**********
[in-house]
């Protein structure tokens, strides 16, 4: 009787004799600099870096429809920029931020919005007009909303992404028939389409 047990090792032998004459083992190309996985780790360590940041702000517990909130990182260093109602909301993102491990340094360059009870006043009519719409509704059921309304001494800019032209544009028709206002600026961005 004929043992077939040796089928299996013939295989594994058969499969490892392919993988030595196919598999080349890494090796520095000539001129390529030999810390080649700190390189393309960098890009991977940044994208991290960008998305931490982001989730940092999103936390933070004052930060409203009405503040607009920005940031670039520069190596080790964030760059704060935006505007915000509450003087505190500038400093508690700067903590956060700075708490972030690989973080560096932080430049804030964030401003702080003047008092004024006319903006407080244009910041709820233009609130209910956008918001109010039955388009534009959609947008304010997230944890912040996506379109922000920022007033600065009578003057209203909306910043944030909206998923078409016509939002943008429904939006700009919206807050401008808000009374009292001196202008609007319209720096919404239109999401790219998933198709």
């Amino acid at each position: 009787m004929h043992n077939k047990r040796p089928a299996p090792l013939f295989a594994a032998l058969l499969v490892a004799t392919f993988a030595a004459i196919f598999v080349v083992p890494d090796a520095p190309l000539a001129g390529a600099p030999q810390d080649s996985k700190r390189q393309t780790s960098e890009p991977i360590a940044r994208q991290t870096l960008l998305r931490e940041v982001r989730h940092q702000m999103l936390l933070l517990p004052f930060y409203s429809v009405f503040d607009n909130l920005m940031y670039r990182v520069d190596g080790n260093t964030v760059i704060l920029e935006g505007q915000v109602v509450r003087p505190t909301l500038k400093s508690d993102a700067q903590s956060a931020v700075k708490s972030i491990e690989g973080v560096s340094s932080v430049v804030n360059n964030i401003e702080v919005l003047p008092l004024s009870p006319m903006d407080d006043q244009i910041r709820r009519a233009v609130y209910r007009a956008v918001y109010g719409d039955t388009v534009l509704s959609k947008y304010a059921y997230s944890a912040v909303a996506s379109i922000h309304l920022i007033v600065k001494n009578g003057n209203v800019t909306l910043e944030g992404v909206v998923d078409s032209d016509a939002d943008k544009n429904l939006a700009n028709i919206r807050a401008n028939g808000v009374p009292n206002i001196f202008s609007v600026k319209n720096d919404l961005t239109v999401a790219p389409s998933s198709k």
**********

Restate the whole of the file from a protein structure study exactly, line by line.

[in-house]
């Protein structure tokens, strides 16, 4: 009787004799600099870096429809920029931020919005007009909303992404028939389409 047990090792032998004459083992190309996985780790360590940041702000517990909130990182260093109602909301993102491990340094360059009870006043009519719409509704059921309304001494800019032209544009028709206002600026961005 004929043992077939040796089928299996013939295989594994058969499969490892392919993988030595196919598999080349890494090796520095000539001129390529030999810390080649700190390189393309960098890009991977940044994208991290960008998305931490982001989730940092999103936390933070004052930060409203009405503040607009920005940031670039520069190596080790964030760059704060935006505007915000509450003087505190500038400093508690700067903590956060700075708490972030690989973080560096932080430049804030964030401003702080003047008092004024006319903006407080244009910041709820233009609130209910956008918001109010039955388009534009959609947008304010997230944890912040996506379109922000920022007033600065009578003057209203909306910043944030909206998923078409016509939002943008429904939006700009919206807050401008808000009374009292001196202008609007319209720096919404239109999401790219998933198709």
């Amino acid at each position: 009787m004929h043992n077939k047990r040796p089928a299996p090792l013939f295989a594994a032998l058969l499969v490892a004799t392919f993988a030595a004459i196919f598999v080349v083992p890494d090796a520095p190309l000539a001129g390529a600099p030999q810390d080649s996985k700190r390189q393309t780790s960098e890009p991977i360590a940044r994208q991290t870096l960008l998305r931490e940041v982001r989730h940092q702000m999103l936390l933070l517990p004052f930060y409203s429809v009405f503040d607009n909130l920005m940031y670039r990182v520069d190596g080790n260093t964030v760059i704060l920029e935006g505007q915000v109602v509450r003087p505190t909301l500038k400093s508690d993102a700067q903590s956060a931020v700075k708490s972030i491990e690989g973080v560096s340094s932080v430049v804030n360059n964030i401003e702080v919005l003047p008092l004024s009870p006319m903006d407080d006043q244009i910041r709820r009519a233009v609130y209910r007009a956008v918001y109010g719409d039955t388009v534009l509704s959609k947008y304010a059921y997230s944890a912040v909303a996506s379109i922000h309304l920022i007033v600065k001494n009578g003057n209203v800019t909306l910043e944030g992404v909206v998923d078409s032209d016509a939002d943008k544009n429904l939006a700009n028709i919206r807050a401008n028939g808000v009374p009292n206002i001196f202008s609007v600026k319209n720096d919404l961005t239109v999401a790219p389409s998933s198709k």